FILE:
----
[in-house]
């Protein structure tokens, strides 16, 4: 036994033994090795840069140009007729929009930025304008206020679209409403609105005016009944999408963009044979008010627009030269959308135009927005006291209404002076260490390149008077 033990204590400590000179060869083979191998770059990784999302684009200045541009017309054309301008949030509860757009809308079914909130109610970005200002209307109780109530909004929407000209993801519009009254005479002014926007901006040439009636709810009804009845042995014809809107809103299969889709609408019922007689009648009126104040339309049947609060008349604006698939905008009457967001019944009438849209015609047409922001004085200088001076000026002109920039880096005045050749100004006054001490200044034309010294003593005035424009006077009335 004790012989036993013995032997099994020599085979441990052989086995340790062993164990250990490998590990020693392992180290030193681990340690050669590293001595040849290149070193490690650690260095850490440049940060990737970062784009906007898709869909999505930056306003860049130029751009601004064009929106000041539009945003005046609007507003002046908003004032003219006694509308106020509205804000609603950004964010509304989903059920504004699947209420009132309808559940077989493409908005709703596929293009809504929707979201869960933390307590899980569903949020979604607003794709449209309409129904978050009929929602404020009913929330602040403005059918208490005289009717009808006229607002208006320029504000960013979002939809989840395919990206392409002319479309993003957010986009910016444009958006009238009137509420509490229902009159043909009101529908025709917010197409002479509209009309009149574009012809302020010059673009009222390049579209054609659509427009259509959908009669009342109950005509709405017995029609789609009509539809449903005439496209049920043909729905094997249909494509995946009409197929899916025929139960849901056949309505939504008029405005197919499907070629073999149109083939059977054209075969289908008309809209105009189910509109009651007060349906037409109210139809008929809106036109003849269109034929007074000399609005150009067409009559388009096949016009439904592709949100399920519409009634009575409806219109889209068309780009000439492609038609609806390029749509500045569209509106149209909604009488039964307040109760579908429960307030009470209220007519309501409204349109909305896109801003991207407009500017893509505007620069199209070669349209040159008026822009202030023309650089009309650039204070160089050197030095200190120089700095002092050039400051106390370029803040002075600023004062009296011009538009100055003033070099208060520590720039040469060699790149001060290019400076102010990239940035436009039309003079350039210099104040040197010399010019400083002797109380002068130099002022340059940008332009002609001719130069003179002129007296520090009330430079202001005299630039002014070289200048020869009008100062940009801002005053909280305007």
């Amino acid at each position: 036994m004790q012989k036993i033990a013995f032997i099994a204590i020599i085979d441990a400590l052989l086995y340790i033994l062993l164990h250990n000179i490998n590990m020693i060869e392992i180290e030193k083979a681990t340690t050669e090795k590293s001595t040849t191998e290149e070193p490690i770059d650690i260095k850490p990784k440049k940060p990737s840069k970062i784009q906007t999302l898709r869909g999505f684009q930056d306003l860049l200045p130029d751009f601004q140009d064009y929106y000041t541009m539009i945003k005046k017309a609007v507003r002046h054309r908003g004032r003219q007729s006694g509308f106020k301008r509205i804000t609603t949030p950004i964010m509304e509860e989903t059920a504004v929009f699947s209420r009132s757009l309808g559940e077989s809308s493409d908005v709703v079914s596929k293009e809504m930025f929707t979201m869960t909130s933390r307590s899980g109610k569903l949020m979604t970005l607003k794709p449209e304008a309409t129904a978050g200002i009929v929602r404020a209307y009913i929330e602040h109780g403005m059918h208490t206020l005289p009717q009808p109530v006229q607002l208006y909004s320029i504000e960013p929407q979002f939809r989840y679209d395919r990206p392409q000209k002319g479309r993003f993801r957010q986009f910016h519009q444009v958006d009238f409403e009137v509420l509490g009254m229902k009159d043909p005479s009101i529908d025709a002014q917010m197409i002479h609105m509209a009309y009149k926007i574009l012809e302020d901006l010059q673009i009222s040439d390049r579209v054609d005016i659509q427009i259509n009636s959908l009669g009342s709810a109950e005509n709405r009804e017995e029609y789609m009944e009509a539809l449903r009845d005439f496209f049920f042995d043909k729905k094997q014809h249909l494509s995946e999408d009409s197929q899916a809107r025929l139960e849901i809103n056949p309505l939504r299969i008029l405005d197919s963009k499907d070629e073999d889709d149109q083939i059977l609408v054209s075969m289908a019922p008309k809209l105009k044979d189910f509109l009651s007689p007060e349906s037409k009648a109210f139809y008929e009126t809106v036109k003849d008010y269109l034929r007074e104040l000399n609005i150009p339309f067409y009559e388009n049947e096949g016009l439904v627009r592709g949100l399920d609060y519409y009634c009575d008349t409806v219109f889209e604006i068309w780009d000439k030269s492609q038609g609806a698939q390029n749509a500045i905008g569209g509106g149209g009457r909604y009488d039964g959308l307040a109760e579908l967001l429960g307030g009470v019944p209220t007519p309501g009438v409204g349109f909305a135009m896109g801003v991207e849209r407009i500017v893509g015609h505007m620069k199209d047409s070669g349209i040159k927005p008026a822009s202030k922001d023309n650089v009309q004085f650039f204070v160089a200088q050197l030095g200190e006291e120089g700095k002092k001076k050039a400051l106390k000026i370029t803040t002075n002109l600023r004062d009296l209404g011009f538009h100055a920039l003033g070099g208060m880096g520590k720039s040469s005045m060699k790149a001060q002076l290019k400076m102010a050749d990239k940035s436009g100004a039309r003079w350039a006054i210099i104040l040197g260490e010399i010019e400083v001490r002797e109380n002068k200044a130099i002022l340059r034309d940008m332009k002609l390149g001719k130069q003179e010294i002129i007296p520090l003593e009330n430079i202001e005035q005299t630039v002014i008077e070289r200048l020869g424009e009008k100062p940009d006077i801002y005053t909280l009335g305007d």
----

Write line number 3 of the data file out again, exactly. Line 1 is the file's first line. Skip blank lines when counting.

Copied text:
């Amino acid at each position: 036994m004790q012989k036993i033990a013995f032997i099994a204590i020599i085979d441990a400590l052989l086995y340790i033994l062993l164990h250990n000179i490998n590990m020693i060869e392992i180290e030193k083979a681990t340690t050669e090795k590293s001595t040849t191998e290149e070193p490690i770059d650690i260095k850490p990784k440049k940060p990737s840069k970062i784009q906007t999302l898709r869909g999505f684009q930056d306003l860049l200045p130029d751009f601004q140009d064009y929106y000041t541009m539009i945003k005046k017309a609007v507003r002046h054309r908003g004032r003219q007729s006694g509308f106020k301008r509205i804000t609603t949030p950004i964010m509304e509860e989903t059920a504004v929009f699947s209420r009132s757009l309808g559940e077989s809308s493409d908005v709703v079914s596929k293009e809504m930025f929707t979201m869960t909130s933390r307590s899980g109610k569903l949020m979604t970005l607003k794709p449209e304008a309409t129904a978050g200002i009929v929602r404020a209307y009913i929330e602040h109780g403005m059918h208490t206020l005289p009717q009808p109530v006229q607002l208006y909004s320029i504000e960013p929407q979002f939809r989840y679209d395919r990206p392409q000209k002319g479309r993003f993801r957010q986009f910016h519009q444009v958006d009238f409403e009137v509420l509490g009254m229902k009159d043909p005479s009101i529908d025709a002014q917010m197409i002479h609105m509209a009309y009149k926007i574009l012809e302020d901006l010059q673009i009222s040439d390049r579209v054609d005016i659509q427009i259509n009636s959908l009669g009342s709810a109950e005509n709405r009804e017995e029609y789609m009944e009509a539809l449903r009845d005439f496209f049920f042995d043909k729905k094997q014809h249909l494509s995946e999408d009409s197929q899916a809107r025929l139960e849901i809103n056949p309505l939504r299969i008029l405005d197919s963009k499907d070629e073999d889709d149109q083939i059977l609408v054209s075969m289908a019922p008309k809209l105009k044979d189910f509109l009651s007689p007060e349906s037409k009648a109210f139809y008929e009126t809106v036109k003849d008010y269109l034929r007074e104040l000399n609005i150009p339309f067409y009559e388009n049947e096949g016009l439904v627009r592709g949100l399920d609060y519409y009634c009575d008349t409806v219109f889209e604006i068309w780009d000439k030269s492609q038609g609806a698939q390029n749509a500045i905008g569209g509106g149209g009457r909604y009488d039964g959308l307040a109760e579908l967001l429960g307030g009470v019944p209220t007519p309501g009438v409204g349109f909305a135009m896109g801003v991207e849209r407009i500017v893509g015609h505007m620069k199209d047409s070669g349209i040159k927005p008026a822009s202030k922001d023309n650089v009309q004085f650039f204070v160089a200088q050197l030095g200190e006291e120089g700095k002092k001076k050039a400051l106390k000026i370029t803040t002075n002109l600023r004062d009296l209404g011009f538009h100055a920039l003033g070099g208060m880096g520590k720039s040469s005045m060699k790149a001060q002076l290019k400076m102010a050749d990239k940035s436009g100004a039309r003079w350039a006054i210099i104040l040197g260490e010399i010019e400083v001490r002797e109380n002068k200044a130099i002022l340059r034309d940008m332009k002609l390149g001719k130069q003179e010294i002129i007296p520090l003593e009330n430079i202001e005035q005299t630039v002014i008077e070289r200048l020869g424009e009008k100062p940009d006077i801002y005053t909280l009335g305007d």